Monday, July 21, 2008

Cliff Notes: Conversion

As James continues his great Varieties, we learn that, not surprisingly given the previous two chapters, the process of conversion is the process of uniting two disparate selves into one. This is not switching one set of theological beliefs for another, but of moving from sinfulness to a conviction of sin. Rather than living divided between one set of ideas, and another set of ideas that understands the first to be harmful, conversion insists on one set of ideas about what is and is not harmful.

Marvelously, James names these sets of ideas "habitual centers of personal energy." And they are often moved, though never easily. In conversion, the center of energy that had been dividing us from its position on the periphery, moves dramatically into our core. This happens primarily through "eruptive emotions," like those commonly found in adolescents:

"Emotional occasions, especially violent ones, are extremely potent in precipitating mental rearrangements. ... Hope, happiness, security, resolve, emotions characteristic of conversion can be ... explosive. And emotions that come in this explosive way seldom leave things as they found them."

Those incapable of these volcanic passions, are, in James' estimation not hysteric, but lacking. What religion does, increasingly, is shape these feelings toward self-surrender. The religious conversion is toward helplessness:

"From Catholicism to...quakers by the way, we can trace the stages of progress towards the idea of an immediate spiritual help, experienced by the individual in his forlornness and standing in no essential need of doctrinal apparatus or propitiatory apparatus."

This progress can be gradual, as in adolescence, but can be instantaneous, as in many Methodists. These instants of profound conversion can be traced to the psychic size of the area of subconscious activity of an individual. The more that goes on behind the scenes, James asserts, the more sudden the eruption of the whole act upon the stage. Not for the Methodist is the placing of one religious thought here and another there: they seem to emerge into the scene wholly formed.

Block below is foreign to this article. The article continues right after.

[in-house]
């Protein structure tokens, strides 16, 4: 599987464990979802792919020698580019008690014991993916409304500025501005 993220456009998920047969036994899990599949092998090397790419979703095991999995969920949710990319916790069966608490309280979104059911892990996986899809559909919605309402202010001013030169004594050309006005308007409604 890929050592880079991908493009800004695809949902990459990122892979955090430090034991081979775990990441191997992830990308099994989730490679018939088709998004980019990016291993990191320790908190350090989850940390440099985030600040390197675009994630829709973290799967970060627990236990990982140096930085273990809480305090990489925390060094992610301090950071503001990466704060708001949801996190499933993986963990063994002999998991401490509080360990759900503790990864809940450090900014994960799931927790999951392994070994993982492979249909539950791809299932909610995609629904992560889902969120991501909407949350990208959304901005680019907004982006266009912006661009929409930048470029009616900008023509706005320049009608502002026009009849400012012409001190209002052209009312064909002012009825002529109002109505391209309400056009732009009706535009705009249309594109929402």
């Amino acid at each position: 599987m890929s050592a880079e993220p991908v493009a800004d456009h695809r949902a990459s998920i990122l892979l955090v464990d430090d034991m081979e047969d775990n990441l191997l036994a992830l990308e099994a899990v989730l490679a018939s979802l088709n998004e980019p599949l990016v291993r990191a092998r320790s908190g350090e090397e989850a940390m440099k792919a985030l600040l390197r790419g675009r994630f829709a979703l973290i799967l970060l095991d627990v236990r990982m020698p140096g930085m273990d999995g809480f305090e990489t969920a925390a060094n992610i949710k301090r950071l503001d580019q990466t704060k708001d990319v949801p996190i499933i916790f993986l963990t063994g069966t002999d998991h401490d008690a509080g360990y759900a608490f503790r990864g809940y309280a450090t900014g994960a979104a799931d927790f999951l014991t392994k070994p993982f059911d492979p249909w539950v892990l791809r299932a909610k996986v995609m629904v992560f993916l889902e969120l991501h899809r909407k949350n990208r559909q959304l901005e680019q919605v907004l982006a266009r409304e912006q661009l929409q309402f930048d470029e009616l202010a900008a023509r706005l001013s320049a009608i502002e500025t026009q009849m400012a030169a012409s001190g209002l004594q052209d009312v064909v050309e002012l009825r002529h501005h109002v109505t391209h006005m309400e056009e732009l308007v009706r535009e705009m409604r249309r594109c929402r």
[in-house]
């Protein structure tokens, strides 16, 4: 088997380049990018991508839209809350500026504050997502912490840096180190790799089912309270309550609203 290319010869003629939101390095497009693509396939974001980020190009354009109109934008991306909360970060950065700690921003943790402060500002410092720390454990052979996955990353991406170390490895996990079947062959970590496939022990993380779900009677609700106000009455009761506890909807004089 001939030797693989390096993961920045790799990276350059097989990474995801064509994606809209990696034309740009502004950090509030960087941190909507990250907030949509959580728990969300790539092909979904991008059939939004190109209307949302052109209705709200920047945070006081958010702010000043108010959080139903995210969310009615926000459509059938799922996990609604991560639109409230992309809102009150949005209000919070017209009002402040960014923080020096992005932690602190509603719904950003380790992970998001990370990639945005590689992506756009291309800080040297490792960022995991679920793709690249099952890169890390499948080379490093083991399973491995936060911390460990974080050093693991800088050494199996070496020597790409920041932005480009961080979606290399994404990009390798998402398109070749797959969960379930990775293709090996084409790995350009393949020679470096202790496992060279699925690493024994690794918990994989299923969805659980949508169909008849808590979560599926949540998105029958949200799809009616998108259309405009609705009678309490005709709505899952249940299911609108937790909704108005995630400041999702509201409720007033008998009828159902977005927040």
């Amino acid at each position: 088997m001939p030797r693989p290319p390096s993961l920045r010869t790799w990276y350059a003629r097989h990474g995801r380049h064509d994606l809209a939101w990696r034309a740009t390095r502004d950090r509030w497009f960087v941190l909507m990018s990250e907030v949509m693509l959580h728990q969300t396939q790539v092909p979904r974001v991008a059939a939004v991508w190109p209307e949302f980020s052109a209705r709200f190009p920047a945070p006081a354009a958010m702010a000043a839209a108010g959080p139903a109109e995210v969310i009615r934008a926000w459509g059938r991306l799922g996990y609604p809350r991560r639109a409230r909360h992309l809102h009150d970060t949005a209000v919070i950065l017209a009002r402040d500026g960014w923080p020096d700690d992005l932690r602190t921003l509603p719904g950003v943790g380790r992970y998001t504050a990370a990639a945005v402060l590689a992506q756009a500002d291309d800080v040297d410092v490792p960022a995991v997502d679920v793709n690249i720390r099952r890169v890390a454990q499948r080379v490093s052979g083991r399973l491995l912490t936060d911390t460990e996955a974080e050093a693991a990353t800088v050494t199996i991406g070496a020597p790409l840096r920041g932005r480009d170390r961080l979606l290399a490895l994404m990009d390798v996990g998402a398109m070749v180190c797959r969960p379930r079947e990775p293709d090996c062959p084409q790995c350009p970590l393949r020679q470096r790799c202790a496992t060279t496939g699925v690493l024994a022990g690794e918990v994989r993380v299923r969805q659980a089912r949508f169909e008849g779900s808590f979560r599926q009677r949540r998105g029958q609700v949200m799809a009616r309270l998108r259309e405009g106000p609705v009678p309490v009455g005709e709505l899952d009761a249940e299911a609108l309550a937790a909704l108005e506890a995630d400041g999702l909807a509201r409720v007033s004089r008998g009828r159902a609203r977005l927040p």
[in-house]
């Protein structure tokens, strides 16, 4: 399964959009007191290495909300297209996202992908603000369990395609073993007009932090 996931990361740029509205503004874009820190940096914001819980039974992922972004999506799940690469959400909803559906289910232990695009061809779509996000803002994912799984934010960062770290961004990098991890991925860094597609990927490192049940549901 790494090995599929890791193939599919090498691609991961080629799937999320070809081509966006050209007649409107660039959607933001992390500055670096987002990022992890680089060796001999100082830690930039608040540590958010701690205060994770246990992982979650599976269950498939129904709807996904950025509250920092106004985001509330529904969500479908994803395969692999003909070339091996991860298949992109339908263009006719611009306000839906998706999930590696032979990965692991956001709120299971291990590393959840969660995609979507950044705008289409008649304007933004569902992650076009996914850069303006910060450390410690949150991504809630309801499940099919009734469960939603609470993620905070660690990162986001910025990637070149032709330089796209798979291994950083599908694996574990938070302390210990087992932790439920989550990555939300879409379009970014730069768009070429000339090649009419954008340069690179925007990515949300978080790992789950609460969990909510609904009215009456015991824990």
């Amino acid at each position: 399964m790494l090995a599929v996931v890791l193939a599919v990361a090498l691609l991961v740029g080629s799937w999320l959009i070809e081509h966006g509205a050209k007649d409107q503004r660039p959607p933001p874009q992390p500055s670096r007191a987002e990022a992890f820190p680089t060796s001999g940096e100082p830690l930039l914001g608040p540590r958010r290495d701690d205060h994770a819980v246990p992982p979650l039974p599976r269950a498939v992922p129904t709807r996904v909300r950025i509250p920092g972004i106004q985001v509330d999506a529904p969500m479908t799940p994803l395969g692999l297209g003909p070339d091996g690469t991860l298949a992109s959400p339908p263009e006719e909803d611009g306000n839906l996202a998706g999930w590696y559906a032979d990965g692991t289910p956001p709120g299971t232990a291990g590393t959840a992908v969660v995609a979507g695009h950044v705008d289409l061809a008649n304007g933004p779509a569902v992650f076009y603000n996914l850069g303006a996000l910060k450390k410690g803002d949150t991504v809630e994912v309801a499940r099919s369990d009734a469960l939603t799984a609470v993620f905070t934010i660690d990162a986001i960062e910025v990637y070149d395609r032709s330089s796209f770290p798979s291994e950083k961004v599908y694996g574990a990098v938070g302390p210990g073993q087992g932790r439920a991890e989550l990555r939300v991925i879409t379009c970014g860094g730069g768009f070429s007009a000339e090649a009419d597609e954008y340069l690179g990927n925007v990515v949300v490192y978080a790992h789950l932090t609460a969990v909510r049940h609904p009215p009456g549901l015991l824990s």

James understands this largely Protestant conversional phenomenon to be wholly superior to any the Catholic tradition offers. This is so not because of the particular doctrines associated with it (which are very few or none) but because of the fruits this momentous psychic conversion produces. These are four-fold:

the loss of all worry and the perception that all is well with one's self
the sense of perceiving truths not known before
a sense of interior and exterior beauty
the ecstasy of joy produced

After this delineation and defense of sudden conversion experiences, James concludes by noting that the value of these experiences depends on neither their origin (either psychological or theological) or their duration, but only in their significance in the life of the individual.


Anne G G said...

I like this, though I'm not sure that I agree that explosive emotions are apt to produce fundamental change. I suppose the less emotional person might experience an explosion of emotion only at a moment of great change - but those drawn to the more emotive protestant churches seem often to be the type (like myself) who experience explosive emotion on a more recurring basis.

I guess you might say, emotional explosion is not always the sign of great upheaval and restructuring, but at the site of great upheaval and restructuring, explosive emotion will often or always be present?

Curious Monk said...

yeah, i think you've about got it. it's the most helpful chapter of james so far, but also the weirdest.

for example, the adolescent association is also confusing: so only adolescents can have conversions? conversions are adolsecent phenomena?

i think james was trying to get at the third data point, the explicatory structure for the correlations:

adolescents have greater emotions because their personal centers are shifting, making them more susceptible to conversion, which is also about restructuring via the unconscious.

the takeway point for me, though, was the differing sizes of the unconscious field in individuals. that may have explicatory power. i always thought we were supposed to picture an infinite dark sea. James was NOT a Freudian.

Anne G G said...

I can't help but again relate his ideas here to the book I read on his study of paranormal phenomena. He and his cohorts - though I think other scientists headed up this part of the study - looked at many stories of the dying appearing to their relatives at the moment of their death. The theory he developed in the end was that they were not appearing after death as apparitions, but that the dying person's thought of their loved one was so strong that it was capable of creating a connection with that person despite the physical distance between them. In that case, I suppose, the emotion restructures physical or psychic laws?